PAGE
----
A documentary directed by Frank Simon. Runs to Sunday (August 11) and again on Tuesday (August 13) at the Vancity Theatre
The divine drag artists of New York City’s Miss All-America Camp Beauty Contest carry themselves with such glamour and confidence, and chat about their lives in such a candid way, it’s easy to forget the era they live in.
In this beautifully restored yet still raw, handheld documentary, it’s 1967, almost five decades before RuPaul’s Drag Race and two years before the Stonewall riots. Cross-dressing is a criminal act in many American states, the target of police harassment and widely considered deviant.
And yet here these fellows are, in this remarkable time capsule: gathering in their faded Times Square hotel rooms in button-downs and V-neck sweaters, preparing their teased wigs, feathered robes, fake breast inserts, size 11 heels, and stubble-covering makeup routines.
Later, at the contest, the spotlight will catch their oversized bauble earrings and silvery sequins as they compete for the national honour. And it feels like these are acts of bravery and rebellion as important as any that will take place on the streets in the coming years.
Coaching them along is LGBT legend Flawless Sabrina (Jack Doroshow), the flamboyant pioneer behind the big event. Sabrina's perfectionistic showmanship extends to pages who pop on-stage on cue to catch a dropped boa or cape. (“If you remove a garment we must know about it,” Sabrina says, reciting a list of strict rules.) Among Sabrina's celeb judges you’ll spot Andy Warhol.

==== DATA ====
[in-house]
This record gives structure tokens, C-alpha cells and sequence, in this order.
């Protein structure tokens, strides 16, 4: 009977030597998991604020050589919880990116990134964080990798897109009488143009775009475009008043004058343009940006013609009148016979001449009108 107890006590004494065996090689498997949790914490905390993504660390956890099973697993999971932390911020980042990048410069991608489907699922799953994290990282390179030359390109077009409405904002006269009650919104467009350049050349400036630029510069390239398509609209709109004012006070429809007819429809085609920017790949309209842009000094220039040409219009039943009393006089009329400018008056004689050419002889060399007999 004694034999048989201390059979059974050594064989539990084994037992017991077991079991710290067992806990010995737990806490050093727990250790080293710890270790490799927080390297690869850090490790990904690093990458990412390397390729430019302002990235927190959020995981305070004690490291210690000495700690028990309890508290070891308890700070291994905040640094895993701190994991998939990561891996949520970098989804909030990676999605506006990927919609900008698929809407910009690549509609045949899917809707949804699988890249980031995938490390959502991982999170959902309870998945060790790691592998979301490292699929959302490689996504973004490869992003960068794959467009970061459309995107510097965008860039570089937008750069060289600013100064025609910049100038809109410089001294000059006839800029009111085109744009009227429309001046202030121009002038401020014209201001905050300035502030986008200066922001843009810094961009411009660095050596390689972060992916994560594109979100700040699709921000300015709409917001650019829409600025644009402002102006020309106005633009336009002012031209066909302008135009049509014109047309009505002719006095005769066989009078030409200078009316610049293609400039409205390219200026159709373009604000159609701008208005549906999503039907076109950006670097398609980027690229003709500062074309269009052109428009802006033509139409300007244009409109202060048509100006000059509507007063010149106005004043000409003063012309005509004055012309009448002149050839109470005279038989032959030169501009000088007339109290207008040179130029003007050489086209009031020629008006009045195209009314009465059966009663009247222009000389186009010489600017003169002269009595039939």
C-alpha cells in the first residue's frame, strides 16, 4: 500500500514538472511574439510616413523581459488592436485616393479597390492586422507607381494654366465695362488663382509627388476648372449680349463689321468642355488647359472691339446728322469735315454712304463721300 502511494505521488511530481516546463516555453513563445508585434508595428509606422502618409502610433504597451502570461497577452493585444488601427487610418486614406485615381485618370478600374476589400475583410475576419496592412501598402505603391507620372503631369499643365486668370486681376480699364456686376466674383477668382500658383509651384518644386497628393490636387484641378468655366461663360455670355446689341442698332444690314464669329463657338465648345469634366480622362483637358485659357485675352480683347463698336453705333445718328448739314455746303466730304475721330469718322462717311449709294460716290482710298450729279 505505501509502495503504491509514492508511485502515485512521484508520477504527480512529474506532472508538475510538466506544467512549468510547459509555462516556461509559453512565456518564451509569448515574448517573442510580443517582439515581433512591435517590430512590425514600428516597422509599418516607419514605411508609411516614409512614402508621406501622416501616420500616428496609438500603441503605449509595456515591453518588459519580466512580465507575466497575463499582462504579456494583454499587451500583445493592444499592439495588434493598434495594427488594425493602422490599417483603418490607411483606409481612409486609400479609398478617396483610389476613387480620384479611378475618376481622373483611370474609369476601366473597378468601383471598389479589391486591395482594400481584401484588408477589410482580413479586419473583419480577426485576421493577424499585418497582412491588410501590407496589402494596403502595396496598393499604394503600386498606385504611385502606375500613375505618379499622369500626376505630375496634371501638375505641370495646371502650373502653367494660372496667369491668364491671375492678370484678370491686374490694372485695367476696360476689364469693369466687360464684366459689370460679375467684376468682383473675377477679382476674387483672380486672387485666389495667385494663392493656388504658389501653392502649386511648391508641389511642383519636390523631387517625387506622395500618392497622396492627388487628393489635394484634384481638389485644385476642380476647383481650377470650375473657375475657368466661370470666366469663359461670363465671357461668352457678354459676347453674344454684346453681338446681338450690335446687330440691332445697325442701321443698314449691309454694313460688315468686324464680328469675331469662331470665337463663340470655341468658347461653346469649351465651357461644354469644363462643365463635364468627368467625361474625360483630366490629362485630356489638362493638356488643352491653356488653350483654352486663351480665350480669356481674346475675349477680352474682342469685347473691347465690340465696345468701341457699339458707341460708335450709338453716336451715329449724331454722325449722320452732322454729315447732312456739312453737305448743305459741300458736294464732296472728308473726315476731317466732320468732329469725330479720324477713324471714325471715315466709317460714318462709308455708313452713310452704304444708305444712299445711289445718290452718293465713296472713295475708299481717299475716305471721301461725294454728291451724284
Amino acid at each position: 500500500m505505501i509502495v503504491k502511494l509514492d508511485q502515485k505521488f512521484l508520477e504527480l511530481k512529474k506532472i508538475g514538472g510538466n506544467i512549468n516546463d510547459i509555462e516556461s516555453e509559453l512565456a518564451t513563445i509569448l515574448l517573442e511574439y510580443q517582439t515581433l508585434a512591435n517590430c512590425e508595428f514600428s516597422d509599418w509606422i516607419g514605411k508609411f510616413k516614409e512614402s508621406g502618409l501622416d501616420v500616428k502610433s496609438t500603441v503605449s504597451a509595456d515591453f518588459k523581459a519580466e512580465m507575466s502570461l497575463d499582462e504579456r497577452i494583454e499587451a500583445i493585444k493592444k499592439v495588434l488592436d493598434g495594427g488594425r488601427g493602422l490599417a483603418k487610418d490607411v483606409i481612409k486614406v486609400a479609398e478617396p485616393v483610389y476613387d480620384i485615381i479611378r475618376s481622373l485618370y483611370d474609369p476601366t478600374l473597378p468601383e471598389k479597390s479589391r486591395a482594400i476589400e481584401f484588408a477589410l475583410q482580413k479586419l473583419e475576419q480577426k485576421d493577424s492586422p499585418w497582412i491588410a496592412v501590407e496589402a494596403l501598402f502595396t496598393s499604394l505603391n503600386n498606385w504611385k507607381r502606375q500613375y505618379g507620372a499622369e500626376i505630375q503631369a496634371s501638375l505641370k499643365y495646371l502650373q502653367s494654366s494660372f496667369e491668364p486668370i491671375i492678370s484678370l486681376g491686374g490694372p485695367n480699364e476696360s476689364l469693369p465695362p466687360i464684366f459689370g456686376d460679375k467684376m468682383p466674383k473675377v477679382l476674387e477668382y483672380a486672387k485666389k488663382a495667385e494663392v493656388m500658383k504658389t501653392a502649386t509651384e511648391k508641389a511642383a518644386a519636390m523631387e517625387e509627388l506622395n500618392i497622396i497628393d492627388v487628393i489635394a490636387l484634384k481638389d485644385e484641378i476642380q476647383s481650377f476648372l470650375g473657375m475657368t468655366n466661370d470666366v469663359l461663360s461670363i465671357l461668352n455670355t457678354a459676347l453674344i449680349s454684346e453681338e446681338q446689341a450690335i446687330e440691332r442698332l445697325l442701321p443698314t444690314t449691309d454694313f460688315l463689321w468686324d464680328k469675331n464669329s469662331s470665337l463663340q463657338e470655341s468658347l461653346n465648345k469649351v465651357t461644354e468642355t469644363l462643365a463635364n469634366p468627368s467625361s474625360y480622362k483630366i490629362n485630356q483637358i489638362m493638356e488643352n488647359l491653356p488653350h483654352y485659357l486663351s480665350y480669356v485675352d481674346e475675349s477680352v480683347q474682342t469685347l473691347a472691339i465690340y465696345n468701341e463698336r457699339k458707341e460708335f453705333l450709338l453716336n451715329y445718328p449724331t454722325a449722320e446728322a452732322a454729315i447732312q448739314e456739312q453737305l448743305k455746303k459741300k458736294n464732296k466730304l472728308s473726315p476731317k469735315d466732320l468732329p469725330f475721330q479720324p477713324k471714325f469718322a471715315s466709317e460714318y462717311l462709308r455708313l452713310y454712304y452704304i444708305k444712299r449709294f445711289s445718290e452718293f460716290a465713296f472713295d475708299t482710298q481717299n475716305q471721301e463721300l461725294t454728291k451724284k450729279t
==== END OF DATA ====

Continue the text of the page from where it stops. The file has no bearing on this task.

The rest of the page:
It goes without saying that there is drama: at its climax, supremely pissed off third runner up Crystal LaBeija (of Paris Is Burning’s House of LaBeija) stamps off the stage and calls out the contest's bias toward Edie Sedgewick look-alike Harlow.
But the film’s biggest draw is those fly-on-the-wall hotel-room confessionals, where the contestants talk honestly about everything from costume tricks and being gay to draft-dodging and whether they'd ever want sex-reassignment surgery.
The new 4K restoration from the original negative amplifies director Frank Simon's swoony retro feel, with old street shots of New York City and closeups of liquid eyeliner and fishnetted legs backed by heady jazz.
The movie is by turns a historic document, a milestone of queer filmmaking, and a celebration of people who might have been curiosities from a hidden world when The Queen made a splash at 1968 Cannes. Watching them today, they seem more like fabulously coiffed soldiers on an underground frontline.